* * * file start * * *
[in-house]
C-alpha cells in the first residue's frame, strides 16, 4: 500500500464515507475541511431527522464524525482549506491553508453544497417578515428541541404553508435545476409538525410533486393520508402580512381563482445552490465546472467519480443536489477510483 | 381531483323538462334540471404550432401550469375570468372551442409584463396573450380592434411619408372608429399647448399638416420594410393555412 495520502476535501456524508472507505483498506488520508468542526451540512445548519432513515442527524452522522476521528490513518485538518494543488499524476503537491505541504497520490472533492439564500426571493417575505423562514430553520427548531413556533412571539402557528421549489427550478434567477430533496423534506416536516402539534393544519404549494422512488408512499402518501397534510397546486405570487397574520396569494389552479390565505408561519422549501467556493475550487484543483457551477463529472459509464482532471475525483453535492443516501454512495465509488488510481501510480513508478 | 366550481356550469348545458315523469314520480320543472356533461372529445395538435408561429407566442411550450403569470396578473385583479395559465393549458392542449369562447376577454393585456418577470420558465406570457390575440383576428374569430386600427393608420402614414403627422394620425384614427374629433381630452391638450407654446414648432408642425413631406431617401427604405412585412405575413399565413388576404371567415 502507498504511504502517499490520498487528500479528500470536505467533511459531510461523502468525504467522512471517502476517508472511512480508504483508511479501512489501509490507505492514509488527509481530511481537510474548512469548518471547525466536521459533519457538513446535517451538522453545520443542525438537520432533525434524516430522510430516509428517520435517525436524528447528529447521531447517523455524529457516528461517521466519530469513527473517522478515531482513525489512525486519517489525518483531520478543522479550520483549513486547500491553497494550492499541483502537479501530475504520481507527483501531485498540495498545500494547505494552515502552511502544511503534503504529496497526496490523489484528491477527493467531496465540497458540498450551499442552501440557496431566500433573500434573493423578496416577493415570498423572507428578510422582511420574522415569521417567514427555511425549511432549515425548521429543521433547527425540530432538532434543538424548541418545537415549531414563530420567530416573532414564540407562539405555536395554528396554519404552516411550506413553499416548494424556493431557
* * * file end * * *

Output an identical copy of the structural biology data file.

[in-house]
C-alpha cells in the first residue's frame, strides 16, 4: 500500500464515507475541511431527522464524525482549506491553508453544497417578515428541541404553508435545476409538525410533486393520508402580512381563482445552490465546472467519480443536489477510483 | 381531483323538462334540471404550432401550469375570468372551442409584463396573450380592434411619408372608429399647448399638416420594410393555412 495520502476535501456524508472507505483498506488520508468542526451540512445548519432513515442527524452522522476521528490513518485538518494543488499524476503537491505541504497520490472533492439564500426571493417575505423562514430553520427548531413556533412571539402557528421549489427550478434567477430533496423534506416536516402539534393544519404549494422512488408512499402518501397534510397546486405570487397574520396569494389552479390565505408561519422549501467556493475550487484543483457551477463529472459509464482532471475525483453535492443516501454512495465509488488510481501510480513508478 | 366550481356550469348545458315523469314520480320543472356533461372529445395538435408561429407566442411550450403569470396578473385583479395559465393549458392542449369562447376577454393585456418577470420558465406570457390575440383576428374569430386600427393608420402614414403627422394620425384614427374629433381630452391638450407654446414648432408642425413631406431617401427604405412585412405575413399565413388576404371567415 502507498504511504502517499490520498487528500479528500470536505467533511459531510461523502468525504467522512471517502476517508472511512480508504483508511479501512489501509490507505492514509488527509481530511481537510474548512469548518471547525466536521459533519457538513446535517451538522453545520443542525438537520432533525434524516430522510430516509428517520435517525436524528447528529447521531447517523455524529457516528461517521466519530469513527473517522478515531482513525489512525486519517489525518483531520478543522479550520483549513486547500491553497494550492499541483502537479501530475504520481507527483501531485498540495498545500494547505494552515502552511502544511503534503504529496497526496490523489484528491477527493467531496465540497458540498450551499442552501440557496431566500433573500434573493423578496416577493415570498423572507428578510422582511420574522415569521417567514427555511425549511432549515425548521429543521433547527425540530432538532434543538424548541418545537415549531414563530420567530416573532414564540407562539405555536395554528396554519404552516411550506413553499416548494424556493431557